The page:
Right remembering is about more than setting aside a day in a year to remind ourselves of the facts. Remembering rightly is about how we live in the light of these facts, how we respond to the retelling of the story, especially today as a community and as a nation.
Honesty about our past stories means that today we must remind ourselves of the realities of wars and conflicts, past and present, and remember – with sorrow, pride, gratitude and wonder. For re-membering is to re-join and re-commit ourselves to a formative narrative through which we build our sense of community, of who we are and who we wish to be.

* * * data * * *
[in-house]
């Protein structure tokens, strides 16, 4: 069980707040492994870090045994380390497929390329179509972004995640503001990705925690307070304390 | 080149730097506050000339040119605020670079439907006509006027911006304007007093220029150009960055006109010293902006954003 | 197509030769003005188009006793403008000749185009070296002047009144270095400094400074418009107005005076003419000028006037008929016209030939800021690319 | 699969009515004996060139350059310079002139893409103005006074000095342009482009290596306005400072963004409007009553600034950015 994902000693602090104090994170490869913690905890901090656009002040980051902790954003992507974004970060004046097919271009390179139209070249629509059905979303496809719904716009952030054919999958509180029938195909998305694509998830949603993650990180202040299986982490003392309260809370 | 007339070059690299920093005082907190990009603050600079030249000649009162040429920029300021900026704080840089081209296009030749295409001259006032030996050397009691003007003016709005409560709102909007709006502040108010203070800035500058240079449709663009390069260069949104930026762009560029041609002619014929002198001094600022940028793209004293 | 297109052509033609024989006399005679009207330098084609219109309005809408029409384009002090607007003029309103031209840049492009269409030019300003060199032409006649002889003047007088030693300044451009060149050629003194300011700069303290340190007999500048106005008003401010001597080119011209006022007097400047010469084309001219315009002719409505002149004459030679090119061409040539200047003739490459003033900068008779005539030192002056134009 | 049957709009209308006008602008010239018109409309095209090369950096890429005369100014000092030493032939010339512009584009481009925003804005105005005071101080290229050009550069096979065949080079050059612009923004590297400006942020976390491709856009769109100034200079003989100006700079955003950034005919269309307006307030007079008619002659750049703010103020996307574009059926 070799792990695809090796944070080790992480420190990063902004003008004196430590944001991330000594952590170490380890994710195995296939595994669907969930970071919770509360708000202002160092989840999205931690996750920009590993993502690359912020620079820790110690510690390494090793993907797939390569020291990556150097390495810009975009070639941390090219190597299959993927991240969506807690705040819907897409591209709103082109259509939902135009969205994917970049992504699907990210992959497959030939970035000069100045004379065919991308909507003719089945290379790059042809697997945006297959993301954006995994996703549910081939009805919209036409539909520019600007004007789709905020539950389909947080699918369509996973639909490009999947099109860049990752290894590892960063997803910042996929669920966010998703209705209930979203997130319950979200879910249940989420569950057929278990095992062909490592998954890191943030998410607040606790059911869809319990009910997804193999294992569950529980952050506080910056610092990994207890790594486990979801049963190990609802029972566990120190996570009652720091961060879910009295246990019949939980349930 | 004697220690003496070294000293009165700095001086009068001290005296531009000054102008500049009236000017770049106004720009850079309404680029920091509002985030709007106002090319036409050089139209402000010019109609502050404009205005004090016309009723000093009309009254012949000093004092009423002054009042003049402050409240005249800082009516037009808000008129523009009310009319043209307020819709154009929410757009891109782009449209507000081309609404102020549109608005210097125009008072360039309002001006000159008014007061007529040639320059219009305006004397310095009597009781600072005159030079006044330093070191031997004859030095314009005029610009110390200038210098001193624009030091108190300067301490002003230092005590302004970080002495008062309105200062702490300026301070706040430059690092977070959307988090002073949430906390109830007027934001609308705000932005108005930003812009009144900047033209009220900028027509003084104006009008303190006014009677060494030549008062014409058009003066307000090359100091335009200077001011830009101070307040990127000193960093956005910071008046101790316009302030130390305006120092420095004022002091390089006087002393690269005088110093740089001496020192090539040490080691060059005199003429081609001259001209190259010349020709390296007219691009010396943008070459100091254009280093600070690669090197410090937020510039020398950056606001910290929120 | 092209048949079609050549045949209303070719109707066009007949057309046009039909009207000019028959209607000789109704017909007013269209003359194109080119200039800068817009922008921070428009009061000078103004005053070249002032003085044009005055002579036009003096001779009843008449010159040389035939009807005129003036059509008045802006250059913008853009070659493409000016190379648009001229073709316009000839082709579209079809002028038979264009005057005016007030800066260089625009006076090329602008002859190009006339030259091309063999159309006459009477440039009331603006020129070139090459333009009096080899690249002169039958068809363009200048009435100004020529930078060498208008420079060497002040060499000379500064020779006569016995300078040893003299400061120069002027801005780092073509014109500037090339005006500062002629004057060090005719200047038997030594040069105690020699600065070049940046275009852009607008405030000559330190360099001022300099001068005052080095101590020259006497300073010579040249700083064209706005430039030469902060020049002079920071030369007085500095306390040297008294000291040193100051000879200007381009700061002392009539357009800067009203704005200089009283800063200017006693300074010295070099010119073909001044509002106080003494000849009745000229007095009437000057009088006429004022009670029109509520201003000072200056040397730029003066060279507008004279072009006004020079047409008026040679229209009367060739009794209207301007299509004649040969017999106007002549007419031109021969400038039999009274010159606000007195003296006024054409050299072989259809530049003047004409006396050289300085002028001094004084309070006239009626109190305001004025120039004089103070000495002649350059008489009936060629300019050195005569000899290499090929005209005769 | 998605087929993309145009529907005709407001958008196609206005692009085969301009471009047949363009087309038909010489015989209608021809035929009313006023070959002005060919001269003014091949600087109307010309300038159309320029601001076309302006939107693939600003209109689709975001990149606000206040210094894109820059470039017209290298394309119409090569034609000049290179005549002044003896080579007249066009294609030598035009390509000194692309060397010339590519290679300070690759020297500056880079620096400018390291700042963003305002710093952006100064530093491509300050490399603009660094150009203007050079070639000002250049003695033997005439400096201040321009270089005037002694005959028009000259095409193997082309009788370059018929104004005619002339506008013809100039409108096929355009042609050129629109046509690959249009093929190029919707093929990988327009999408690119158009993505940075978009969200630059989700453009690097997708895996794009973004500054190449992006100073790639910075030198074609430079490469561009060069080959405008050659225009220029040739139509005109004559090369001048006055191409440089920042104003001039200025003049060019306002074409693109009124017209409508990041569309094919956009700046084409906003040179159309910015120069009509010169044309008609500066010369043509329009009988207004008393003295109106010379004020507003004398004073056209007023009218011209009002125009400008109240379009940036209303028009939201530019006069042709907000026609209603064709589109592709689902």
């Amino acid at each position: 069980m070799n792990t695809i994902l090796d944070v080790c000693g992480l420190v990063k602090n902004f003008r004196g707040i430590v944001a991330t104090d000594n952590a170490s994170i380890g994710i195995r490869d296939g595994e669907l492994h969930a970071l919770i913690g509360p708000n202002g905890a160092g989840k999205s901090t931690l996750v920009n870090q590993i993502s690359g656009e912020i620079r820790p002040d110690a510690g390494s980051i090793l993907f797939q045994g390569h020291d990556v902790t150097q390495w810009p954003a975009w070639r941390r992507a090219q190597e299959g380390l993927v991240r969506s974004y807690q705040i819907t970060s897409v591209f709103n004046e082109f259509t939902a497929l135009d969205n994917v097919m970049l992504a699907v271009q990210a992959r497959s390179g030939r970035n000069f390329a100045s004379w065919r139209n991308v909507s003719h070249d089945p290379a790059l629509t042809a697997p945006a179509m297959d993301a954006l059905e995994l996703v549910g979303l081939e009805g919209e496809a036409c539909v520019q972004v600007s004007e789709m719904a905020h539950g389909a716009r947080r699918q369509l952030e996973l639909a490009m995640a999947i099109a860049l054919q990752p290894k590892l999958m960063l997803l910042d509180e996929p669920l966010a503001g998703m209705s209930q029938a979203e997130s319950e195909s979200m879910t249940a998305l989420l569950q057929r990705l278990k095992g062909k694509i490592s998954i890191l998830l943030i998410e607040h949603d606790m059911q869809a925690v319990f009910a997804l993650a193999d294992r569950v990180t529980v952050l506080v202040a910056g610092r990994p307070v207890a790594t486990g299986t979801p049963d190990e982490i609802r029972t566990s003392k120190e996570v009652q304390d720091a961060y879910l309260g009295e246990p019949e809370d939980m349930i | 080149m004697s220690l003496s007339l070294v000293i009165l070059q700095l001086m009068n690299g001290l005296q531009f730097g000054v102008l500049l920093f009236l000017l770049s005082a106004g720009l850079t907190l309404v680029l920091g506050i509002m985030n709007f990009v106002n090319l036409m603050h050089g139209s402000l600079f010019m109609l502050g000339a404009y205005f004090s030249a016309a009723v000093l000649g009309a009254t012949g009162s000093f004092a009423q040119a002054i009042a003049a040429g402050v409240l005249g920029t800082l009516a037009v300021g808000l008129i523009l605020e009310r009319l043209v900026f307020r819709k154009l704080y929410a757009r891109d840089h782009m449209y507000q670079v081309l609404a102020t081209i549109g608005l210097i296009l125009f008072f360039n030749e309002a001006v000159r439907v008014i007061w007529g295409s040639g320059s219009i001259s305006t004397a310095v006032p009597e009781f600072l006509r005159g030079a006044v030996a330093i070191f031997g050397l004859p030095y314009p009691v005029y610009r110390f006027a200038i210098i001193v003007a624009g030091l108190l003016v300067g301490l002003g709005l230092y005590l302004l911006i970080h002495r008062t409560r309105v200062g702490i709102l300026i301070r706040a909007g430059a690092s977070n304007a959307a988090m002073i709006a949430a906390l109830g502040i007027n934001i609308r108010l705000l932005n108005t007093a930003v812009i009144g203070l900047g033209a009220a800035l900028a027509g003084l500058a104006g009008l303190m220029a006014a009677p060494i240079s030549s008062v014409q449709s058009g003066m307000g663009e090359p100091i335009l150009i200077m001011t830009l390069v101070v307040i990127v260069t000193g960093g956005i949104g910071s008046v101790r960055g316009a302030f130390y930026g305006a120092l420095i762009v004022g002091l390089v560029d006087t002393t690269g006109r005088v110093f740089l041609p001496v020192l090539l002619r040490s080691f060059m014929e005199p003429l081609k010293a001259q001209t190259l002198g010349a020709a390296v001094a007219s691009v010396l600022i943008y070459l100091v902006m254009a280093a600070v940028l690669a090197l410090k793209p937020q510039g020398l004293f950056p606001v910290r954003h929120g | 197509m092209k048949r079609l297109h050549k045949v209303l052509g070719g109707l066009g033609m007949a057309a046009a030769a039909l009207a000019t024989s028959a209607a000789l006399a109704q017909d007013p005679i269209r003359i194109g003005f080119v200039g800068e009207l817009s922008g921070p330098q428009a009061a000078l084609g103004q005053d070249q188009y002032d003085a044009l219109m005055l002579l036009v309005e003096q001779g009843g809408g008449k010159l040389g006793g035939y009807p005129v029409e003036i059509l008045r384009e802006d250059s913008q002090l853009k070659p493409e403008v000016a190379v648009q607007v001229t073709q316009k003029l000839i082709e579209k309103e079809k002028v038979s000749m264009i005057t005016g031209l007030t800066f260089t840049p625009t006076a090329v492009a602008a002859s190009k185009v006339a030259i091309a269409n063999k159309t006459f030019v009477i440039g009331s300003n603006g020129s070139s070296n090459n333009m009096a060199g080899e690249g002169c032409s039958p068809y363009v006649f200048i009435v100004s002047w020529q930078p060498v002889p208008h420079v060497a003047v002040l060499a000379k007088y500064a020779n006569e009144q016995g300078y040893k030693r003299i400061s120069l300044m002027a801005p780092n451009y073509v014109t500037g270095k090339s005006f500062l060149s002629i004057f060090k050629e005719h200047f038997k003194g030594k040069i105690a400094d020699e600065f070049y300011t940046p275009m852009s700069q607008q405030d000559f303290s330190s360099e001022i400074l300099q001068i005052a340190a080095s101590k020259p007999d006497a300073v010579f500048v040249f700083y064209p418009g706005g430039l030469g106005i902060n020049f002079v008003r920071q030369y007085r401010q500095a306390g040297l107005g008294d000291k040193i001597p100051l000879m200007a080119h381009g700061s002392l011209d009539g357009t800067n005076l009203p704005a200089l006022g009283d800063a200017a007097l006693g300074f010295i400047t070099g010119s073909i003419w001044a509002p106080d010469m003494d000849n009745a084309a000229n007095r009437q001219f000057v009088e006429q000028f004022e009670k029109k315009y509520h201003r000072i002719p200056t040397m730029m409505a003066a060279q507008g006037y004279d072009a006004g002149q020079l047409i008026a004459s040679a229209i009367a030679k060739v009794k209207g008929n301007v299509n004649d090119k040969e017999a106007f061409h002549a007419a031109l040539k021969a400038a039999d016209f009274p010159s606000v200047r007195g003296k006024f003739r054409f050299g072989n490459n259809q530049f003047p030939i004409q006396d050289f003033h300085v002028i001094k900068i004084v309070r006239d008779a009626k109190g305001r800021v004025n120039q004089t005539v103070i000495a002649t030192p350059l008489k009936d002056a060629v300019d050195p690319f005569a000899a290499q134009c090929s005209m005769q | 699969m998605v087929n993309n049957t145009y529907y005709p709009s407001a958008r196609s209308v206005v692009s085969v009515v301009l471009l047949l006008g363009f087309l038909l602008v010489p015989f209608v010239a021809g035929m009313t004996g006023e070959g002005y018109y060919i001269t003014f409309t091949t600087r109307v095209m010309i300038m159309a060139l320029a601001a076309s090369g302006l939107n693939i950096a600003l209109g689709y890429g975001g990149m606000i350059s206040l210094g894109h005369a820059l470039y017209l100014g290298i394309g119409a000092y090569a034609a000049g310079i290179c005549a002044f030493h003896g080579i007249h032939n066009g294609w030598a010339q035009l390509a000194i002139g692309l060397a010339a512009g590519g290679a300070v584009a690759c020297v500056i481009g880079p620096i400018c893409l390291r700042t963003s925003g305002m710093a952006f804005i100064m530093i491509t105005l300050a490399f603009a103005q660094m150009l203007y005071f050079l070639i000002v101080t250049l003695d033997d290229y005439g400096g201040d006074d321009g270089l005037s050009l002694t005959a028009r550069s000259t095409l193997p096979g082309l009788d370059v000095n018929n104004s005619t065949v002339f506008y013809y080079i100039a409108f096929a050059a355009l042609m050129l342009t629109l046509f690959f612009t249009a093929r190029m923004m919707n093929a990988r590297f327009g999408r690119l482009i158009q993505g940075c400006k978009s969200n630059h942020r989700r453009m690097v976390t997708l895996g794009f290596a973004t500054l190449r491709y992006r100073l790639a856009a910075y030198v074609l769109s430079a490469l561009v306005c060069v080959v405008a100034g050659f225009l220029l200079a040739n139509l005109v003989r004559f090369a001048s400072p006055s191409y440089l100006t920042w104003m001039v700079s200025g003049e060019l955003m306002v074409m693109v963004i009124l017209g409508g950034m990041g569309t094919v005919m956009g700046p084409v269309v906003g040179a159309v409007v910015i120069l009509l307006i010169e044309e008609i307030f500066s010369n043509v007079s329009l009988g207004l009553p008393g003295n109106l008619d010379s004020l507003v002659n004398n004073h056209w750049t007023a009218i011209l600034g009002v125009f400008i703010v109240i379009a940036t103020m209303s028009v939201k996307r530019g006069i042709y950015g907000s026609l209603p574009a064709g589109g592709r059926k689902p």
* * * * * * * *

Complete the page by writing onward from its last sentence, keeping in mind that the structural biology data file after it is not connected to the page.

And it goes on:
For Whyteleafe, the story of the Battle of Britain is one such narrative. We do not have a long history. Whyteleafe actually came about in 1855 with the arrival of the train line and Nathaniel Glover purchased White Leaf field and George Henry Drew later completed the building that was called “White Leafe House”.
As the years have passed it has become harder to define where Whyteleafe begins and where Whyteleafe ends as the boundaries have morphed into Kenley, Warlingham and Caterham. But we have a story, a story that we are proud of, a story that through the telling and retelling, through our membering of and re-membering, we can build a sense of community, of identity and civic pride that lifts us up and demands that we live lives of service, lives that ensure the flourishing of those around us. For all those who served in the Battle of Britain willingly put themselves at risk and many took the ultimate sacrifice and lost their lives saving this country from invasion and from the tyranny of Nazi rule.